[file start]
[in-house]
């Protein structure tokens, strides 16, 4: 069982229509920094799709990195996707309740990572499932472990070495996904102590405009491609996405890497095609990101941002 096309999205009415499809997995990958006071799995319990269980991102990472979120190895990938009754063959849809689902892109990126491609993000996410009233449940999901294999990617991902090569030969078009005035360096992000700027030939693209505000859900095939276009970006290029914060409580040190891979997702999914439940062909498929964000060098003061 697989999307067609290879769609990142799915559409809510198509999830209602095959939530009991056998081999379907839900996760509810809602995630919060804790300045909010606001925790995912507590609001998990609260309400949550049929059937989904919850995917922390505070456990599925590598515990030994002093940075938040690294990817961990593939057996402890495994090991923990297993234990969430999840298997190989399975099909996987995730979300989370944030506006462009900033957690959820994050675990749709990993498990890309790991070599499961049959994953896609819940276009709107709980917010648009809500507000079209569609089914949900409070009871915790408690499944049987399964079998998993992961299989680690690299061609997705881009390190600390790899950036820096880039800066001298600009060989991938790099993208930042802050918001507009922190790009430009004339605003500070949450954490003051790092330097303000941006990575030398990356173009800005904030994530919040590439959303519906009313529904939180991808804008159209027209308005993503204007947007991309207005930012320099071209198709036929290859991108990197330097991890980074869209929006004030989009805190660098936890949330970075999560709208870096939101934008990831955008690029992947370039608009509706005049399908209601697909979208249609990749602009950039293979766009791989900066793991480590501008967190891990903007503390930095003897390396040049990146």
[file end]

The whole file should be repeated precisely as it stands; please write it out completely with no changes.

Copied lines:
[in-house]
């Protein structure tokens, strides 16, 4: 069982229509920094799709990195996707309740990572499932472990070495996904102590405009491609996405890497095609990101941002 096309999205009415499809997995990958006071799995319990269980991102990472979120190895990938009754063959849809689902892109990126491609993000996410009233449940999901294999990617991902090569030969078009005035360096992000700027030939693209505000859900095939276009970006290029914060409580040190891979997702999914439940062909498929964000060098003061 697989999307067609290879769609990142799915559409809510198509999830209602095959939530009991056998081999379907839900996760509810809602995630919060804790300045909010606001925790995912507590609001998990609260309400949550049929059937989904919850995917922390505070456990599925590598515990030994002093940075938040690294990817961990593939057996402890495994090991923990297993234990969430999840298997190989399975099909996987995730979300989370944030506006462009900033957690959820994050675990749709990993498990890309790991070599499961049959994953896609819940276009709107709980917010648009809500507000079209569609089914949900409070009871915790408690499944049987399964079998998993992961299989680690690299061609997705881009390190600390790899950036820096880039800066001298600009060989991938790099993208930042802050918001507009922190790009430009004339605003500070949450954490003051790092330097303000941006990575030398990356173009800005904030994530919040590439959303519906009313529904939180991808804008159209027209308005993503204007947007991309207005930012320099071209198709036929290859991108990197330097991890980074869209929006004030989009805190660098936890949330970075999560709208870096939101934008990831955008690029992947370039608009509706005049399908209601697909979208249609990749602009950039293979766009791989900066793991480590501008967190891990903007503390930095003897390396040049990146």